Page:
Phiona Mutesi’s life was begging to be made into a movie. It’s not every day that a barely literate girl emerges from a slum to become a national chess champion even before she has reached voting age.
Mutesi’s remarkable talent inspired the biography The Queen of Katwe: A Story of Life, Chess, and One Extraordinary Girl's Dream of Becoming a Grandmaster by Tim Crothers, which has been adapted as the biopic Queen of Katwe. Directed by Mira Nair and based on a screenplay by William Wheeler that draws from Crothers’s book, Queen of Katwe is a stirring account of human resilience that survives its saturated and sun-flooded look, its cheery tone and the bumper-sticker dialogue.
Mutesi is now around 20 (her birth year is unclear), and she appears in the end credits alongside Madina Nalwanga, who beautifully plays her younger self. Phiona has been forced to drop out of school and is selling maize and lugging water for her impoverished family in the Katwe slum in the Ugandan capital Kampala. Yet , her doughty mother Harriet (Lupita Nyong’o) wants to make sure that Phiona does not become anything like the wayward older daughter, Night.
Phiona’s hardscrabble early years run parallel to the heroic efforts of Robert Katende (David Oyelowo) to teach chess to slum children through the government-funded Sports Outreach Institute. When Phiona wanders into the oasis of cleanliness and nourishment that Robert has created in Katwe, she is initially here for the serving of porridge. But she is quickly fascinated by the movement of black and white on a provisional board and the information that chess is the only game in which the queen may be toppled by a humble pawn.
The post-colonial elite that enjoys the lingering benefits of British rule (Uganda gained independence as late as 1962) is present in their clean-pressed uniforms and sense of entitlement at the school that Phiona and other chess club members – dubbed the “Pioneers” by Robert – enter in awe and embarrassment for the first major tournament of their lives. In a moving sequence, Robert checks in on his wards the night before the game to find that all of them have chosen to sleep on the floor rather than the bunk beds.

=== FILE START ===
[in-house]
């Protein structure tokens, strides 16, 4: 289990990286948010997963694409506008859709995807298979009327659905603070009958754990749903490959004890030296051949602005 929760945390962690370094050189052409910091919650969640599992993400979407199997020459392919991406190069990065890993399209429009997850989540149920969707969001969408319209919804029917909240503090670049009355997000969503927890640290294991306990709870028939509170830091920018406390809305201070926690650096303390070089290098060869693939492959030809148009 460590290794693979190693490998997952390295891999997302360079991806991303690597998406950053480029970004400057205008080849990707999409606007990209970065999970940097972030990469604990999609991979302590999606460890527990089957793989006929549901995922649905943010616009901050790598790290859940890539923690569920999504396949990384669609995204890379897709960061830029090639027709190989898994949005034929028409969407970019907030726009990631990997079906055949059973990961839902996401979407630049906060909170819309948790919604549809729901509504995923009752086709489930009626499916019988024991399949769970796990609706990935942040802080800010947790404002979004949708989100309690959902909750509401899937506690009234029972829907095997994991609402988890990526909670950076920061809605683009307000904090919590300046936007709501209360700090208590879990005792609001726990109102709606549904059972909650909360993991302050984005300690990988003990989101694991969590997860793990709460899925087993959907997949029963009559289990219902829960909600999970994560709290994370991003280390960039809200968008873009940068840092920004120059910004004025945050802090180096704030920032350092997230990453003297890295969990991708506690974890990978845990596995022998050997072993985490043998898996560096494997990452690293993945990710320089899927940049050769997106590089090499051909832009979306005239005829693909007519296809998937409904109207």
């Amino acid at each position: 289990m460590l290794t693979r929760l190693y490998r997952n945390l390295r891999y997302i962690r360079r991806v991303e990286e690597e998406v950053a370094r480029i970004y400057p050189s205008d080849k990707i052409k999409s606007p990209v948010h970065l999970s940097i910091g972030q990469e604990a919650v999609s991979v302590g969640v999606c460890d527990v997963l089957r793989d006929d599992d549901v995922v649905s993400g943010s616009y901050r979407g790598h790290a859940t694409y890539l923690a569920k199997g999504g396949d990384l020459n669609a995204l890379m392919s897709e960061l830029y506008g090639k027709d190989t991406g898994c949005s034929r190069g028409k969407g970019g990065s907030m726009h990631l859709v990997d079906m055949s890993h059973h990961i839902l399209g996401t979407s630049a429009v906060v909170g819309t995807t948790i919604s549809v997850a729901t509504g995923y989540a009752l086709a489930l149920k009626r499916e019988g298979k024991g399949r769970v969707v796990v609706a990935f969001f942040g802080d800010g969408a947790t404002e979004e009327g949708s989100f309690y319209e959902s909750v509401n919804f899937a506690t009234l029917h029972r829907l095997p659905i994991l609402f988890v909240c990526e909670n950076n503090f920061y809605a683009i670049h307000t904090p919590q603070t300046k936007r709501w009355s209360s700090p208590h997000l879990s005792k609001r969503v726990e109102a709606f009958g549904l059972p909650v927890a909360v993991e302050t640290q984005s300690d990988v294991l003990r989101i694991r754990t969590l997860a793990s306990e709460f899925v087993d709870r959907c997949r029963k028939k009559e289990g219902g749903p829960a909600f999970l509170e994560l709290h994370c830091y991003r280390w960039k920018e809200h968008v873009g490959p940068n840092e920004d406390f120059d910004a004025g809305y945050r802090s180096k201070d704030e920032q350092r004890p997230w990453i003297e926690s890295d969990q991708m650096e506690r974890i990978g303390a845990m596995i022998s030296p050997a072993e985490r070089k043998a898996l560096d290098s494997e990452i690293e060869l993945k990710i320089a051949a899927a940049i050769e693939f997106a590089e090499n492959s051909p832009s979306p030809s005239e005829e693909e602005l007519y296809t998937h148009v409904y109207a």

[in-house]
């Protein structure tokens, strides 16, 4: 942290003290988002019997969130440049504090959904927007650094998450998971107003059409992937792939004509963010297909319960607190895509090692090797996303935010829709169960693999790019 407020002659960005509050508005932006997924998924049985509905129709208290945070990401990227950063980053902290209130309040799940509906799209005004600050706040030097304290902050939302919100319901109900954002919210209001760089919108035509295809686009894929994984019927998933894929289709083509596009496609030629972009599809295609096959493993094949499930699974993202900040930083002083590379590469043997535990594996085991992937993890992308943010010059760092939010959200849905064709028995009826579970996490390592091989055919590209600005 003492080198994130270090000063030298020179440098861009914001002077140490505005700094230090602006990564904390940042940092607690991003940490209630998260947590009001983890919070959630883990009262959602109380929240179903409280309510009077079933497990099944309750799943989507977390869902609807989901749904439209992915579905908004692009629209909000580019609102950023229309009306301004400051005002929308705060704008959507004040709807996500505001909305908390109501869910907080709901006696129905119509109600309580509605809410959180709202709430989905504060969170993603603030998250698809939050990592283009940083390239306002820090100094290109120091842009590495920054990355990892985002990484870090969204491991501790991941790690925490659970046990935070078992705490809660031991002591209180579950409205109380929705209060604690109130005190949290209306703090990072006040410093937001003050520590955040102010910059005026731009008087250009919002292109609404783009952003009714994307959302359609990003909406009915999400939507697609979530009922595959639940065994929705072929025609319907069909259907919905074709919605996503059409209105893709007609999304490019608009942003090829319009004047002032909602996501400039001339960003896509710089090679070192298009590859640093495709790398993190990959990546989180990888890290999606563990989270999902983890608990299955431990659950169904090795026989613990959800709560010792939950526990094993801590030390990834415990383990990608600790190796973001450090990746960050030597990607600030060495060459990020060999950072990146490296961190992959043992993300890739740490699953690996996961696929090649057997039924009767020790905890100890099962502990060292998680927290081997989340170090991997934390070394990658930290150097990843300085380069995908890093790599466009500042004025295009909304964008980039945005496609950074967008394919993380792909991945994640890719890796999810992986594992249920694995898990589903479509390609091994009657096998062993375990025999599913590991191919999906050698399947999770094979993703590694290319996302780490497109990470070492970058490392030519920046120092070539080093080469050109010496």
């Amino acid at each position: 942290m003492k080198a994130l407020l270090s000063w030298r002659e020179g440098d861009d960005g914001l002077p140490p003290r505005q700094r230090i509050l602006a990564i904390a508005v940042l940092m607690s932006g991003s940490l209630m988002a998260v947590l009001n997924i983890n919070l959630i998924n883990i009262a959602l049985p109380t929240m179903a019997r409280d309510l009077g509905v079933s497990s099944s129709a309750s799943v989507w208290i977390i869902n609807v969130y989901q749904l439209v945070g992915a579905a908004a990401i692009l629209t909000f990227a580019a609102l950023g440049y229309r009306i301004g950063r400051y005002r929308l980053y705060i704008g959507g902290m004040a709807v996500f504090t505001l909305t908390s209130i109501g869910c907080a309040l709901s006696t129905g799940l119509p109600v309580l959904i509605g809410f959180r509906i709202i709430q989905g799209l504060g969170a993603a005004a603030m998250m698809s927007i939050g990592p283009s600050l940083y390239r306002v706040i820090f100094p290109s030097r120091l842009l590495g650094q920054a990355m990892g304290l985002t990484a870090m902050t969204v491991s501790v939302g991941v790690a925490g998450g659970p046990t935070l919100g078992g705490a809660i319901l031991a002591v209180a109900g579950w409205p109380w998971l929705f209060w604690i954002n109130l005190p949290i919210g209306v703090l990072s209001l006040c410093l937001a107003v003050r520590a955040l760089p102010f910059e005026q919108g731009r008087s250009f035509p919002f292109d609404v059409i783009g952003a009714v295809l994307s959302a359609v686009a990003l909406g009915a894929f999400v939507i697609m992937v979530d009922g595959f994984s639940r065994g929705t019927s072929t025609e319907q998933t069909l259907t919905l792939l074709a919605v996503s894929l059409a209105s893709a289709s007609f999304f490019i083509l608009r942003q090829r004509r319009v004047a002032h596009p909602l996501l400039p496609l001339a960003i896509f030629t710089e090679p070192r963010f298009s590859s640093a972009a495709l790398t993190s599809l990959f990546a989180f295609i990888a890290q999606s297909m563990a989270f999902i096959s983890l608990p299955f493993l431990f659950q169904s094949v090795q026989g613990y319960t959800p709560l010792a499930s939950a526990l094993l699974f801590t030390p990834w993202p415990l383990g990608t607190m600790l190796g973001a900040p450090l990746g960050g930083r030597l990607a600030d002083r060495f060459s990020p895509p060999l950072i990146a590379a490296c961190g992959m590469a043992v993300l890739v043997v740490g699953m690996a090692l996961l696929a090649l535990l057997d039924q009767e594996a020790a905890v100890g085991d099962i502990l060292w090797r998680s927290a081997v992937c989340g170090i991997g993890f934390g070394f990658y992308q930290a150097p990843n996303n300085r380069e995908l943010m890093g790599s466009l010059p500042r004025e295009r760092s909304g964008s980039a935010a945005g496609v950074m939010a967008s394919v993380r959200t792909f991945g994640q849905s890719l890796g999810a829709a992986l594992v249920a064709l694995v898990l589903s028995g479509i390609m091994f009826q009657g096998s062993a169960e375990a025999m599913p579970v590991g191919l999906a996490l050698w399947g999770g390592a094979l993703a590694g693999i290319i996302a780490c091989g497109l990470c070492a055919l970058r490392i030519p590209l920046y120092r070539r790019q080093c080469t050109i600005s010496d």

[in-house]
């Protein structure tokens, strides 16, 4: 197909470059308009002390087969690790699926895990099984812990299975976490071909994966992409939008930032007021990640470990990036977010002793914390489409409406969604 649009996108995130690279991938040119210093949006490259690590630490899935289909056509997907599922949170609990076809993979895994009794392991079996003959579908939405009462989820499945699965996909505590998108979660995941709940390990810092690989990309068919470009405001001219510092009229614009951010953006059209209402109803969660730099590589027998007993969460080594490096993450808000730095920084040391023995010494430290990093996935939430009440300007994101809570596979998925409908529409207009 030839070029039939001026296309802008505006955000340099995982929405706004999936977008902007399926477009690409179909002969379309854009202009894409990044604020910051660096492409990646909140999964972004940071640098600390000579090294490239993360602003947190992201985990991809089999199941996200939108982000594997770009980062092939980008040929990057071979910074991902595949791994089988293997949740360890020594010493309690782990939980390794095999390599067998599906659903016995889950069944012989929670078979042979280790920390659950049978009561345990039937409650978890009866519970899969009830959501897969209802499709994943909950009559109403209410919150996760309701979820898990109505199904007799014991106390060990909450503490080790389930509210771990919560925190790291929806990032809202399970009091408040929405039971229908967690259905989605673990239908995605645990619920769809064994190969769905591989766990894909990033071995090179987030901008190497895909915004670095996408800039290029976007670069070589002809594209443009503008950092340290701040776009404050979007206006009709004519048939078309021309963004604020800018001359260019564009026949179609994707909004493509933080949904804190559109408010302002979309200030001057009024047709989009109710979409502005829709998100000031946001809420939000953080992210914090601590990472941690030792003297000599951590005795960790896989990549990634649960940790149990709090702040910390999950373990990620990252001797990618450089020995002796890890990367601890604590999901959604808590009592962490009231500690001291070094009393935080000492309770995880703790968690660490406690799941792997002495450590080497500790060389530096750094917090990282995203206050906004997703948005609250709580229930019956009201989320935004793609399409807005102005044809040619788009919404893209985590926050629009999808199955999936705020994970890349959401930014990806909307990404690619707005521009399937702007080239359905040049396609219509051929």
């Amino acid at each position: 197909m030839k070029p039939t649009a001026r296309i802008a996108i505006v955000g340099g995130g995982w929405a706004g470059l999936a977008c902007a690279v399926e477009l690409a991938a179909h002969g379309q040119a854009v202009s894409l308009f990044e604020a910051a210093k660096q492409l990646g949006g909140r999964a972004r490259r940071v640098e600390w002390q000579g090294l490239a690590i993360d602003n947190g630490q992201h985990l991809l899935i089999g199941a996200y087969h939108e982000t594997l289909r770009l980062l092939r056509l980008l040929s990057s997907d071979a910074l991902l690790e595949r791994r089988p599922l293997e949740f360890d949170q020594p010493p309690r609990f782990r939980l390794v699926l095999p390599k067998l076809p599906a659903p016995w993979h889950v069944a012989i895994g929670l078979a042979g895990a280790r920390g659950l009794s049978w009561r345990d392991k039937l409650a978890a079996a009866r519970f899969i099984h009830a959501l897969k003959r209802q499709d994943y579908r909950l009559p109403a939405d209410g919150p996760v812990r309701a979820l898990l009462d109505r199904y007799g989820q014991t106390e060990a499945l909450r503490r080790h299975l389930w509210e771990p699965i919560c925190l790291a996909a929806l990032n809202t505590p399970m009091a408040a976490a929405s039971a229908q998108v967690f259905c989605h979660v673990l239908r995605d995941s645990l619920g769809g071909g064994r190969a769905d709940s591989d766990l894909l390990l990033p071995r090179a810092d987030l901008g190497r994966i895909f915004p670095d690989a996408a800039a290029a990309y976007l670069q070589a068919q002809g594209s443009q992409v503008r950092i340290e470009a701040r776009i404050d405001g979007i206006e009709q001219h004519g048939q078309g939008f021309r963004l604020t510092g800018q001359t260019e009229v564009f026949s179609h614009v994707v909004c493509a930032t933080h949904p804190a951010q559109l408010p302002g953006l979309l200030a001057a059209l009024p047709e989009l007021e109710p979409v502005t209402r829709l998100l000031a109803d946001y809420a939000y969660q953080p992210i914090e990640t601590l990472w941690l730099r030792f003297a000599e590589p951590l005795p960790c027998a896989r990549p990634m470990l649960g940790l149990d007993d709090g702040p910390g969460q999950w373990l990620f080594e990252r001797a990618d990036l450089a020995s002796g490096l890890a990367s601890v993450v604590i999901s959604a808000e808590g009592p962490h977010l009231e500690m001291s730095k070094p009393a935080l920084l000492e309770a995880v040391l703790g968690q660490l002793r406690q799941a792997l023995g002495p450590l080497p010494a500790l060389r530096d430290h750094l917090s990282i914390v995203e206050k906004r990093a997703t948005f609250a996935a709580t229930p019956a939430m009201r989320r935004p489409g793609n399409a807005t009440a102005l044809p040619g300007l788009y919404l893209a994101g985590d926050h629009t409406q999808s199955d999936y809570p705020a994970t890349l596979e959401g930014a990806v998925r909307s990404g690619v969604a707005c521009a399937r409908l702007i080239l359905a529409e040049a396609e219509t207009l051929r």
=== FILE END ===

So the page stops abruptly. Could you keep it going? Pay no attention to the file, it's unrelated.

Phiona’s ascent to prodigy status is no cakewalk, and her mother emerges both as lodestar and conscience keeper. Harriet wants the best for Phiona, but she worries ever so often about her steady progress. She complains to Robert that her daughter has come back with a swollen head after winning a match, but dresses up in her best dress and flirts with an old associate to get her hands on money for extra paraffin so that Phiona can read her chess books at night.
The mother-daughter scenes challenge the eye ducts, while the charming cast of mostly non-professional children supply the grin quotient. Ethan Nazario Lubega is a hoot as Benjamin, a diminutive Pioneer who does not let his stature prevent him from defeating a well-heeled schoolboy. Nyong’o and Oyelowo are wonderful in their roles, and they generously share the screen with the children, whose thrill at being in a movie is truly infectious.
Nair is on firmer ground in Queen of Katwe than in her previous Hollywood outings (Vanity Fair, Amelia, The Reluctant Fundamentalist). The director undercuts the inspirational theme with a refusal to attribute Phiona’s victory to external forces. The grimness of the Katwe setting has been mildly dressed up for the purposes of delivering a biopic that can resonate throughout the world, but there is never any doubt about the obstacles that refuse to leave Phiona’s path. Her brother’s accident empties out the family’s meagre earnings, while a monsoon flood wrecks their new home. How is one to dream of chess in such circumstances, she mournfully asks Robert.
The answer is to be found in Katwe, which serves both as a challenge for Phiona as well as the place where she returns for inspiration, and in Phiona’s inner reserves of strength and intelligence. One of Robert’s early lessons keeps Phiona on the right path – chess is about strategy and planning, and the game of life is no different.
Nair ensures that a story of unlikely triumph is a local affair. The queen wins on her terms, and nowhere is Uganda portrayed as a basket case in need of foreign assistance and endorsement. By casting locals and actors from the region and shooting in locations that resemble the real Katwe, Nair delivers a welcome riposte to Hollywood white saviour narratives set in African countries. Robert gets the initially reluctant but eventually firm support of his government, and all of Katwe rises up to cheer Phiona’s progress. This slumdog champion story has a mandated happy ending, but it is satisfyingly hard won.
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